Phthalates in cosmetics and children's products have been the target of advocacy campaigns, and certain phthalates were prohibited in toys and childcare articles by legislation in 2008.34 Analysis of national biomonitoring data shows significant reductions in population exposure to the prohibited phthalates after their partial phase-out. Unfortunately, at the same time, exposures to other phthalate chemicals are on the rise, and these appear to be regrettable substitutions because the substitute phthalates have similar toxicities to the prohibited phthalates.35 To prevent regrettable substitutions and address emerging chemical concerns, a number of consumer product retailers and manufacturers have committed to removing entire classes of harmful chemicals, such as phthalates, flame retardants and fluorinated chemicals, from their supply chains.36 Others have increased transparency by disclosing product ingredients online or on labels. Therefore, consumer advocacy targeted at chemicals or classes of concern can lead to meaningful policy change and reduce exposure at the population level.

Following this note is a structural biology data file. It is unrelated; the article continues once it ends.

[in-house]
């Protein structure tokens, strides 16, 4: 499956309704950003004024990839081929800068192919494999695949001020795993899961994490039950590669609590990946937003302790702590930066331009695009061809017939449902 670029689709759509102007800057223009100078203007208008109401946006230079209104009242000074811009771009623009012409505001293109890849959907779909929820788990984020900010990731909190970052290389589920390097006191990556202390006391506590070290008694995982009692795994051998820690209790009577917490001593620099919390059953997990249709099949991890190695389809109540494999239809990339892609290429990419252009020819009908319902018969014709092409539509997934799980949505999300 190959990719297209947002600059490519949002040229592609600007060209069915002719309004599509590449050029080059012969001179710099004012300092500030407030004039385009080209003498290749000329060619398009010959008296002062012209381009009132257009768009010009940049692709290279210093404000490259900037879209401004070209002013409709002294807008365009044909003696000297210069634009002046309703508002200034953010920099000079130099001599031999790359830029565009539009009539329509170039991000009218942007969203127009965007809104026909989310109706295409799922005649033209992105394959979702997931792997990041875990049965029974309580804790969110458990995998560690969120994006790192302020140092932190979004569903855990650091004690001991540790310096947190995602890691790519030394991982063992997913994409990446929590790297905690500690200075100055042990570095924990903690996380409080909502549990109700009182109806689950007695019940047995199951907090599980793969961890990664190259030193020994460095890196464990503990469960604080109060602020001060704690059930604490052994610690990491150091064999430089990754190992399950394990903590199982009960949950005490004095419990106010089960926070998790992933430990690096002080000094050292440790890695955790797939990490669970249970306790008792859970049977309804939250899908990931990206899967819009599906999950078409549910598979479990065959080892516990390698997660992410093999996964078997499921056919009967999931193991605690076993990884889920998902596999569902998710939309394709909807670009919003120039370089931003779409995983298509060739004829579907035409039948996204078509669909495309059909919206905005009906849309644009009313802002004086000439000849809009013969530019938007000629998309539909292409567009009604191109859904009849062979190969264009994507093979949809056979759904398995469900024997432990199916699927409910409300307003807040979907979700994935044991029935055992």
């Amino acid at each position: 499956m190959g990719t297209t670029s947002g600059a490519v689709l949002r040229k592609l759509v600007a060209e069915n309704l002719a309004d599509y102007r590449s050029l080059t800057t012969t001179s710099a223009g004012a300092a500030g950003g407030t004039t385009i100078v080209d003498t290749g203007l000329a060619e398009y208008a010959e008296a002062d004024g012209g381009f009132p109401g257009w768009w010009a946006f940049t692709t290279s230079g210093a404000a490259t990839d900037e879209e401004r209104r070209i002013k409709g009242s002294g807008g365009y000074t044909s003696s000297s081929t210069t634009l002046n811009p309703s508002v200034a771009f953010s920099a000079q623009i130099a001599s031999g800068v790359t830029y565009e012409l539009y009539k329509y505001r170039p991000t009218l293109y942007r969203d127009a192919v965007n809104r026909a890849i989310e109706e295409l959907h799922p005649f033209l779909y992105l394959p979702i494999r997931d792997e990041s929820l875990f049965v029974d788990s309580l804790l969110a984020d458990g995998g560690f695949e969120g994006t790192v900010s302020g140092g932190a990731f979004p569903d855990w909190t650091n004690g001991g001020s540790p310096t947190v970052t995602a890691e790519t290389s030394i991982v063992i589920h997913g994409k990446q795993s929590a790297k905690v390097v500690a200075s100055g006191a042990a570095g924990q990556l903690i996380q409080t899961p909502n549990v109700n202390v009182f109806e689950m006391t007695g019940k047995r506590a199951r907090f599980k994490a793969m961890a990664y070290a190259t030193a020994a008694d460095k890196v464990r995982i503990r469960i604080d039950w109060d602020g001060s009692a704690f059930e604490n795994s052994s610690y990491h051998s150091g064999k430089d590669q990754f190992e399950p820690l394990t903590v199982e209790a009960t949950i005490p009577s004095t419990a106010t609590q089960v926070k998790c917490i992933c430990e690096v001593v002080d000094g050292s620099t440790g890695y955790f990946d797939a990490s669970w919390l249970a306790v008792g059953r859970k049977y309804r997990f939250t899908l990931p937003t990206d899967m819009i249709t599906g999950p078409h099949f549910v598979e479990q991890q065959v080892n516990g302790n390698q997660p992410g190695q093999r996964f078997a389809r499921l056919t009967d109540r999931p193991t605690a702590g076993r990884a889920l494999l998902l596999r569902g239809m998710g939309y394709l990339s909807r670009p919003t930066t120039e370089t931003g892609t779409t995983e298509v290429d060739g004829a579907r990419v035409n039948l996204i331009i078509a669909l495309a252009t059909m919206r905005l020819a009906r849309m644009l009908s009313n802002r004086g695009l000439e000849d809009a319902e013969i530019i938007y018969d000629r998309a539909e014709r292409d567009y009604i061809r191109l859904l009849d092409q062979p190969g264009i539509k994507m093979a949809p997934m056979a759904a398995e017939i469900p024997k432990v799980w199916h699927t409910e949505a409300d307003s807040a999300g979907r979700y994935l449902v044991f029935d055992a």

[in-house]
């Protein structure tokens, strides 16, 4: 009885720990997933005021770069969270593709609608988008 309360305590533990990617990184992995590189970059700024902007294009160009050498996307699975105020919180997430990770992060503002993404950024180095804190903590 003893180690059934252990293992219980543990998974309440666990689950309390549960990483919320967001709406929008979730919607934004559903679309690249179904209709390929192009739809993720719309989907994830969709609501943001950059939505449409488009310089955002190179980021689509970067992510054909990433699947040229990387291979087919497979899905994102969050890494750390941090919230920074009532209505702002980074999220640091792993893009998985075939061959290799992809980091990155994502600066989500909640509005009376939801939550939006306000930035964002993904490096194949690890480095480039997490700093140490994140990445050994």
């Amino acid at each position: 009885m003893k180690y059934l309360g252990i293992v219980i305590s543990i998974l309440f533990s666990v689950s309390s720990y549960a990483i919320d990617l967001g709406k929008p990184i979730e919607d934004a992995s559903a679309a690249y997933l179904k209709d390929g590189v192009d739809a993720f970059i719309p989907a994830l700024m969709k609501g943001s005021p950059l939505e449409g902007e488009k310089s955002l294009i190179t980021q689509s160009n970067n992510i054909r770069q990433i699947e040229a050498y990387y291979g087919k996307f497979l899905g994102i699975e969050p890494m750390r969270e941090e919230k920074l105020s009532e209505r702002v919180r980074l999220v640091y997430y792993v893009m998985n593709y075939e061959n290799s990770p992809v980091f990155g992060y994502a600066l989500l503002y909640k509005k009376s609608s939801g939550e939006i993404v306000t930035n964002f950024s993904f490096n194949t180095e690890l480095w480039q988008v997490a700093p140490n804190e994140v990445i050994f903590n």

To provide consumers with better information to make product choices, a number of states including California, Washington, Vermont and Maine have passed laws requiring disclosure of chemicals of concern in furniture or children's products.37–40 Other states imposed bans on certain flame retardant chemicals in these products.41 State regulatory actions likely contributed to the significant increase in furniture that did not contain flame retardants seen in recent testing data.42 States are also developing frameworks for safer chemical substitution.43 California's Safer Consumer Products Program is first in the nation to attempt to avoid regrettable substitutions with a regulatory requirement for companies to carefully choose the safest alternative to toxic chemicals.44 Finally, at the federal level, there was a major revision in 2016 to the Toxic Substances Control Act (TSCA), the law that regulates the majority of industrial and consumer product chemicals.45 Previously, TSCA was widely seen as outdated and ineffective46; the new law may result in better protections for human and environmental health, but this depends on how it is implemented. Importantly, state and federal policies restricting toxic chemicals and promoting safer substitutes are applicable across the board to all products, and therefore are an important part of exposure reduction strategies for the general population, especially lower SES communities.